Once a robber, twice a robber
On October 8, 1932, the then First State Bank of Cedar Hill, on the corner of Houston and Cedar streets, was robbed by Raymond Hamilton, a sidekick of notorious bank robbers Bonnie and Clyde. After taking the money, he locked the employees in the vault and made his getaway. When Hamilton got wind of reports that some of the cash had been hidden during the first robbery, he returned to rob the bank again.
As with most crimes that occurred during that time, any connection to Clyde Barrow or Bonnie Parker, however remote, was dramatized. Reports of shots fired during the First State Bank robbery persisted over the years, but contrary to local legend, no shots were fired during the Cedar Hill event.
In fact, following the second heist, Hamilton was gone from the scene
more than 30 minutes before anyone knew the bank had been robbed, an
unfortunate consequence of having better secured the vault following the
first robbery. Bank employees forced inside the vault waited hours
before being rescued.
This was fortunate for Hamilton, because his stolen car broke down about a mile out of town. Stranded on the roadside, Raymond Hamilton waited until two local farmers drove by and kidnapped them to make his escape. Hamilton, who always considered himself a gentleman bandit, stopped to get the farmers lunch before he let them go.
The consecutive robberies took a toll on the bank, causing it to fall into financial ruin and ultimately close its doors for good.
Raymond Hamilton was incarcerated at Eastham Prison in Lovelady, Texas on other charges when, on January 17, 1934, his partners, Bonnie and Clyde, broke him out of jail. The gang is known to have had an old hide out on the south edge of Cedar Hill and scattered places in the Mountain Creek Valley. Hamilton was later re-captured on April 24, 1934, after robbing the bank in nearby Lewisville, Texas.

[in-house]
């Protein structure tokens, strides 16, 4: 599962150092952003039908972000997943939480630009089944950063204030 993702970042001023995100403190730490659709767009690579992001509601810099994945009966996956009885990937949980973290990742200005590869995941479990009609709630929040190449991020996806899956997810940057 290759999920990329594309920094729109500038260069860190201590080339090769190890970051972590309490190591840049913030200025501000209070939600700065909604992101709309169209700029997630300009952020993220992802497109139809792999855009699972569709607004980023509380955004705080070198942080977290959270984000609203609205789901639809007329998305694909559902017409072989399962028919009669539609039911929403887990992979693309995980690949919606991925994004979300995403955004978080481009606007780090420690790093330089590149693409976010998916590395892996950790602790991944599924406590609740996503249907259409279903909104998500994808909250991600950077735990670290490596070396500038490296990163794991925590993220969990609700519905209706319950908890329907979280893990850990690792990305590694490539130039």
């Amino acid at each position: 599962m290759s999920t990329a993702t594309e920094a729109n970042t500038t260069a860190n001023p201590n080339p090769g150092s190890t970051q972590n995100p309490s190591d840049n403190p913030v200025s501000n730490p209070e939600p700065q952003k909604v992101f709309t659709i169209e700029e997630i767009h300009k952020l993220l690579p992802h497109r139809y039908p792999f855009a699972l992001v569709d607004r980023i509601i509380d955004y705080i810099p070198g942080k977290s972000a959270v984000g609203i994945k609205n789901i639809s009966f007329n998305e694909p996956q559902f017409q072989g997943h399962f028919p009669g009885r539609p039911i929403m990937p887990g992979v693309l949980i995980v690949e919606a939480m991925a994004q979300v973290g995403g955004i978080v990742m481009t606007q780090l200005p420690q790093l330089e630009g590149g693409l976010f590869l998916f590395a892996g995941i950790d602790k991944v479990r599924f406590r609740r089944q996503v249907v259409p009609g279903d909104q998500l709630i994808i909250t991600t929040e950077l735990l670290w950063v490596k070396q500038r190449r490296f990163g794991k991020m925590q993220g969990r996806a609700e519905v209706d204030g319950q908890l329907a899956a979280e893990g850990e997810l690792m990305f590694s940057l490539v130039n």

Reports of Bonnie and Clyde encounters were quite common during their reign of crime, especially in North Texas, and their legend lived on long after they were gunned down by Louisiana lawmen in 1934. In fact, stories were still being recounted years later by locals such as Ellis County resident, Ray Cavender, who reported his encounter with Bonnie Parker to Fort Worth Star-Telegram staff writer David Casstevens in 2009. Although 75 years had passed since he crossed paths with the duo, the episode was still vivid in his mind.
The building where the robbery took place still stands at 515 Cedar Street in Historic Downtown and is the current home of Cedar Hill Barbers.
Originally Citizens Bank of Cedar Hill, it was built circa 1904 by J. M. Ramsey and 'other men of means and influence,' including George Riddle and Robert G. Brandenburg. The one-story brick commercial building with its ornate corner entry feature, had two chimneys spaced along the east elevation.
The bank was chartered as the First Guaranty State Bank in 1913 and operated under that name until 1926 when it was changed to the First State Bank, then reopened as a bank in 1963 with the name of First Bank and Trust. Since its construction, the building has housed various commercial ventures including furniture, insurance, a title company, law, dental and medical offices, a gallery and, most recently, a barber shop.
In March of 2008 the bank was designated as a historic resource by the City of Cedar Hill and the building bears an official medallion indicating its significance. The bank is part of the 2.2-mile, self-guided walking trail of historic Old Town Cedar Hill. The old safe is still intact inside the barber shop and they welcome visitor's to stop in and take a look inside.